Martine Sabbe, Javier Sawchik, Mégane Gräfe, Françoise Wuillaume, Sara De Bruyn, Pierre Van Antwerpen, Guido Van Hal, Martin Desseilles, Jamila Hamdani & Hugues Malonne
Archives of Public Health, Volume 80, Article Number: 54 (2022)
Misuse of prescription stimulants (PS) has been reported among students to enhance academic performance in Flanders (Belgium). However, PS misuse among students in the French-speaking community is unknown. The main purpose of the study was to estimate the prevalence of medical use and misuse of PS by university students in the French-speaking community (Belgium), and to investigate the reasons and sources associated with PS misuse.
A cross-sectional online survey was performed in 2018. All university students 18 years and older were invited to participate and asked about PS use, including medical (i.e., used for therapeutic purposes) and nonmedical reasons and sources of PS.
In total, 12 144 students participated in the survey (median age = 21 years, 65.5% female). The estimated prevalence of PS use was 6.9% (ever use) and 5.5% (past-year). Among ever users, 34.7% were classified as medical users and 65.3% as misusers. Lifetime prevalence of misuse was estimated at 4.5%. The most common reason for medical use was treatment of attention disorder (85.9%). Reasons for misuse were mainly to improve concentration (76.1%) or to stay awake and study longer (50.7%). Friends or acquaintances inside the student community and general practitioners were the main sources of PS for misuse (41.5% and 23.5%, respectively).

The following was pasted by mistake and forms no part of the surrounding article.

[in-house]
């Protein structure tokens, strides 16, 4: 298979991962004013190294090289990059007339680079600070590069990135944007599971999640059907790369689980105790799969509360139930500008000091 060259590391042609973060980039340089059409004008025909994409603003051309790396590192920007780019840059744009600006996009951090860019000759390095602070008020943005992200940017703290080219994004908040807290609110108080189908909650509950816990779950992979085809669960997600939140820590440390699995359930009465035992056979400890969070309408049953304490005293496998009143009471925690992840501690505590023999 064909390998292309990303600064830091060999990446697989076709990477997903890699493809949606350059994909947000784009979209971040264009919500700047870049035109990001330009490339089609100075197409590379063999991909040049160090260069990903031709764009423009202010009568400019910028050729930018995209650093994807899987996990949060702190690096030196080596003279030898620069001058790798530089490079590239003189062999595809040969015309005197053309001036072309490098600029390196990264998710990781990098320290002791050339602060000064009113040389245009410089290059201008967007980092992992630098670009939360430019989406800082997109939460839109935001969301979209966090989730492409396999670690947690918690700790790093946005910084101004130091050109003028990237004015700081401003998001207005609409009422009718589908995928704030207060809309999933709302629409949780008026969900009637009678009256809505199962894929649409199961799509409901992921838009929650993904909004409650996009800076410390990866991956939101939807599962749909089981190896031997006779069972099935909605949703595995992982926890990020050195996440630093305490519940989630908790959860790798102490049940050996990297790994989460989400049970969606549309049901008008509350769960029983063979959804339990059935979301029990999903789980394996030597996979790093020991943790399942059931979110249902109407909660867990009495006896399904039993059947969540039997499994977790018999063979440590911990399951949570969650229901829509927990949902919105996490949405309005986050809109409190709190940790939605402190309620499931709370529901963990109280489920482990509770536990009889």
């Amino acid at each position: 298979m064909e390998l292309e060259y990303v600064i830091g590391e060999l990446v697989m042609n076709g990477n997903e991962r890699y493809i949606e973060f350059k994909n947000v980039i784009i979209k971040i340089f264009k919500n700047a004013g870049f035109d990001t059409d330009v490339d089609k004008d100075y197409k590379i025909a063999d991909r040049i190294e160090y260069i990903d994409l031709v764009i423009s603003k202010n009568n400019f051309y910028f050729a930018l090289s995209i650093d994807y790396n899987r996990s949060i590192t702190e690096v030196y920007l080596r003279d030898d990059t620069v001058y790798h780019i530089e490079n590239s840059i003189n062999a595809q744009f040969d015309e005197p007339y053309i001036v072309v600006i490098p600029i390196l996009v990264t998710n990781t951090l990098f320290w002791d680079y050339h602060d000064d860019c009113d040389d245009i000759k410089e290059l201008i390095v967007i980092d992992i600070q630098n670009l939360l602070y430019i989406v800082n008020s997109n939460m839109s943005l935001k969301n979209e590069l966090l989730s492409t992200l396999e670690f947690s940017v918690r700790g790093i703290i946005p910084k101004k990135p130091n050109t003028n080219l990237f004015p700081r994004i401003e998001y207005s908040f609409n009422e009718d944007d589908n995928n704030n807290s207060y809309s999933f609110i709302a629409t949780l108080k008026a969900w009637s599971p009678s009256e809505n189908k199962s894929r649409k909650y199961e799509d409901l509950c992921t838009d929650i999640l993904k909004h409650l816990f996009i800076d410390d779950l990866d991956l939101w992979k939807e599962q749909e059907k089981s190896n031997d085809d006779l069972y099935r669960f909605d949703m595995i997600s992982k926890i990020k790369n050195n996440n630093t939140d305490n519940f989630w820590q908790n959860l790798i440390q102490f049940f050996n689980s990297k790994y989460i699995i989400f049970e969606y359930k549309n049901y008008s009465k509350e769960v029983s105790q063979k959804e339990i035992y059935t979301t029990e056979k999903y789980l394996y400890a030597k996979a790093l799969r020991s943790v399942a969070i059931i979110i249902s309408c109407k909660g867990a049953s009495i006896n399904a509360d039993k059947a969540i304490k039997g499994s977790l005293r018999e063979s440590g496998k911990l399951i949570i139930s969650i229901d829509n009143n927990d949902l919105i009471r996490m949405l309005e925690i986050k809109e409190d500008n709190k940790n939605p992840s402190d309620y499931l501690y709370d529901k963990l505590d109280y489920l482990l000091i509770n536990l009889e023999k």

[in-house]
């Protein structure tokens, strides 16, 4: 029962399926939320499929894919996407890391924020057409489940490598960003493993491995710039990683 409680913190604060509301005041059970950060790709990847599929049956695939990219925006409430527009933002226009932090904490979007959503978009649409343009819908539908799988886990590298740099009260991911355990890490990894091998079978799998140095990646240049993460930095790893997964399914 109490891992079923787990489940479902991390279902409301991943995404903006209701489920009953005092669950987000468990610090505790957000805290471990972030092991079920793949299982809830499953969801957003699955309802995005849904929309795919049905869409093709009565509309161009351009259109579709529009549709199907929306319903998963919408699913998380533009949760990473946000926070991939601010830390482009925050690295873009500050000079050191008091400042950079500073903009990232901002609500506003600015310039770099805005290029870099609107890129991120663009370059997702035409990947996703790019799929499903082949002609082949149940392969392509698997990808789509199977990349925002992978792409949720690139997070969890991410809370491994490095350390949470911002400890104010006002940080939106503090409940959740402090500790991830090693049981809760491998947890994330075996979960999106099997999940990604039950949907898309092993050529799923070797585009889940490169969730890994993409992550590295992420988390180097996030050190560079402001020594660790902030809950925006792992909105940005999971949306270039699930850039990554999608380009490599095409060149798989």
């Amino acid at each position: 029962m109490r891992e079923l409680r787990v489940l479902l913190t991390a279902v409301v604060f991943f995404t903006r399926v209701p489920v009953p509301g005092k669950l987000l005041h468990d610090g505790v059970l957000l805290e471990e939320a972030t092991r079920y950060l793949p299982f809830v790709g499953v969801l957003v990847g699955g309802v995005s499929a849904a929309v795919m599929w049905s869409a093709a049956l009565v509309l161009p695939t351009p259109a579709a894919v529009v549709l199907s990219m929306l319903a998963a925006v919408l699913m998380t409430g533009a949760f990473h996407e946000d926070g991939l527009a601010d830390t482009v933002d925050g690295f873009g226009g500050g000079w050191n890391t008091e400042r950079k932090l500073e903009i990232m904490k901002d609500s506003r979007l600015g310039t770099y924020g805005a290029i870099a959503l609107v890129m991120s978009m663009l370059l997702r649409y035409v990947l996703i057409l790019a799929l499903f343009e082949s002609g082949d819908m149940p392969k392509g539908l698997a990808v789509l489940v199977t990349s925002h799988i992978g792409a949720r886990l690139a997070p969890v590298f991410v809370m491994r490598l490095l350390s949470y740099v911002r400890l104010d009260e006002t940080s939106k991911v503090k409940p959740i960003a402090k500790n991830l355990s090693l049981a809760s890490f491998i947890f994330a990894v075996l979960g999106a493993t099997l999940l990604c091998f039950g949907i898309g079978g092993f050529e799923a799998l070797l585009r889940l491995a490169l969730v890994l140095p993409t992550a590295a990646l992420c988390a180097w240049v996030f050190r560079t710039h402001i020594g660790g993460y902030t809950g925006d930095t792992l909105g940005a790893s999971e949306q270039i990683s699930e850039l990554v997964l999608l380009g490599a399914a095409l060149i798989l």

This study found that rates of misuse of PS in French-speaking universities in Belgium were in line with studies conducted in Flanders and Europe. Academic institutions can use these results to tailor their drug prevention campaigns.
Read the full article in Archives of Public Health.